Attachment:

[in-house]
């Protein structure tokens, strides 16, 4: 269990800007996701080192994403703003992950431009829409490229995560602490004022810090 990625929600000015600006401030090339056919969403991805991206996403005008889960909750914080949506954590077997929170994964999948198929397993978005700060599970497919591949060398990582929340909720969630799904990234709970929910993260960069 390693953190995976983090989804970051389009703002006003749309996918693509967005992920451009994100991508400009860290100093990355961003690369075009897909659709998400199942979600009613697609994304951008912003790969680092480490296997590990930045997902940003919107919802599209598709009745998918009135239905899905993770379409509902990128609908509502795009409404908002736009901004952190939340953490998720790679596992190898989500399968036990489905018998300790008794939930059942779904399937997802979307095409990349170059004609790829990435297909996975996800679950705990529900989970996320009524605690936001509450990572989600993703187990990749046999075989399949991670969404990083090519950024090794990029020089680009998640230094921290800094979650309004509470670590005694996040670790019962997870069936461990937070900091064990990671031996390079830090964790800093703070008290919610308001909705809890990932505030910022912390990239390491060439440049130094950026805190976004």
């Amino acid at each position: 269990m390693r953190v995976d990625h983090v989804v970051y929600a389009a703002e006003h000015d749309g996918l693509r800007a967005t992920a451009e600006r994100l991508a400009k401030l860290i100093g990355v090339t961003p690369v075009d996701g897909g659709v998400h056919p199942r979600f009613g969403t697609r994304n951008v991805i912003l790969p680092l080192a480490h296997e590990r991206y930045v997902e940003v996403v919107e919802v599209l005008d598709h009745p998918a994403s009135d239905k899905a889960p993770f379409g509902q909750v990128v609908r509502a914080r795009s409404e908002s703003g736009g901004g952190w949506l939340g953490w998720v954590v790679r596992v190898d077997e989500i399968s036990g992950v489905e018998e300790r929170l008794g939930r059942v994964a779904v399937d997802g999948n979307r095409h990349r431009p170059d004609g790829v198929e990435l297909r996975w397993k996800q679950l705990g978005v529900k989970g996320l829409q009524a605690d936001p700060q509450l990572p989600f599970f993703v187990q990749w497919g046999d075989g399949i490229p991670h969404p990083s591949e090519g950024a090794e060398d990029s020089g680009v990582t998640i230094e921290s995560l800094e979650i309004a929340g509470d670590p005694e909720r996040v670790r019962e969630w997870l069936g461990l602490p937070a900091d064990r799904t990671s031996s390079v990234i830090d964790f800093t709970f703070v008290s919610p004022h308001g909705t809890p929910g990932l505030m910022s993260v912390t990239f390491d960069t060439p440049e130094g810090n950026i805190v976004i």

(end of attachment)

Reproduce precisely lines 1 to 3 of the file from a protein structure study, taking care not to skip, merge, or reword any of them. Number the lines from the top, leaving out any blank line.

[in-house]
């Protein structure tokens, strides 16, 4: 269990800007996701080192994403703003992950431009829409490229995560602490004022810090 990625929600000015600006401030090339056919969403991805991206996403005008889960909750914080949506954590077997929170994964999948198929397993978005700060599970497919591949060398990582929340909720969630799904990234709970929910993260960069 390693953190995976983090989804970051389009703002006003749309996918693509967005992920451009994100991508400009860290100093990355961003690369075009897909659709998400199942979600009613697609994304951008912003790969680092480490296997590990930045997902940003919107919802599209598709009745998918009135239905899905993770379409509902990128609908509502795009409404908002736009901004952190939340953490998720790679596992190898989500399968036990489905018998300790008794939930059942779904399937997802979307095409990349170059004609790829990435297909996975996800679950705990529900989970996320009524605690936001509450990572989600993703187990990749046999075989399949991670969404990083090519950024090794990029020089680009998640230094921290800094979650309004509470670590005694996040670790019962997870069936461990937070900091064990990671031996390079830090964790800093703070008290919610308001909705809890990932505030910022912390990239390491060439440049130094950026805190976004």
């Amino acid at each position: 269990m390693r953190v995976d990625h983090v989804v970051y929600a389009a703002e006003h000015d749309g996918l693509r800007a967005t992920a451009e600006r994100l991508a400009k401030l860290i100093g990355v090339t961003p690369v075009d996701g897909g659709v998400h056919p199942r979600f009613g969403t697609r994304n951008v991805i912003l790969p680092l080192a480490h296997e590990r991206y930045v997902e940003v996403v919107e919802v599209l005008d598709h009745p998918a994403s009135d239905k899905a889960p993770f379409g509902q909750v990128v609908r509502a914080r795009s409404e908002s703003g736009g901004g952190w949506l939340g953490w998720v954590v790679r596992v190898d077997e989500i399968s036990g992950v489905e018998e300790r929170l008794g939930r059942v994964a779904v399937d997802g999948n979307r095409h990349r431009p170059d004609g790829v198929e990435l297909r996975w397993k996800q679950l705990g978005v529900k989970g996320l829409q009524a605690d936001p700060q509450l990572p989600f599970f993703v187990q990749w497919g046999d075989g399949i490229p991670h969404p990083s591949e090519g950024a090794e060398d990029s020089g680009v990582t998640i230094e921290s995560l800094e979650i309004a929340g509470d670590p005694e909720r996040v670790r019962e969630w997870l069936g461990l602490p937070a900091d064990r799904t990671s031996s390079v990234i830090d964790f800093t709970f703070v008290s919610p004022h308001g909705t809890p929910g990932l505030m910022s993260v912390t990239f390491d960069t060439p440049e130094g810090n950026i805190v976004i």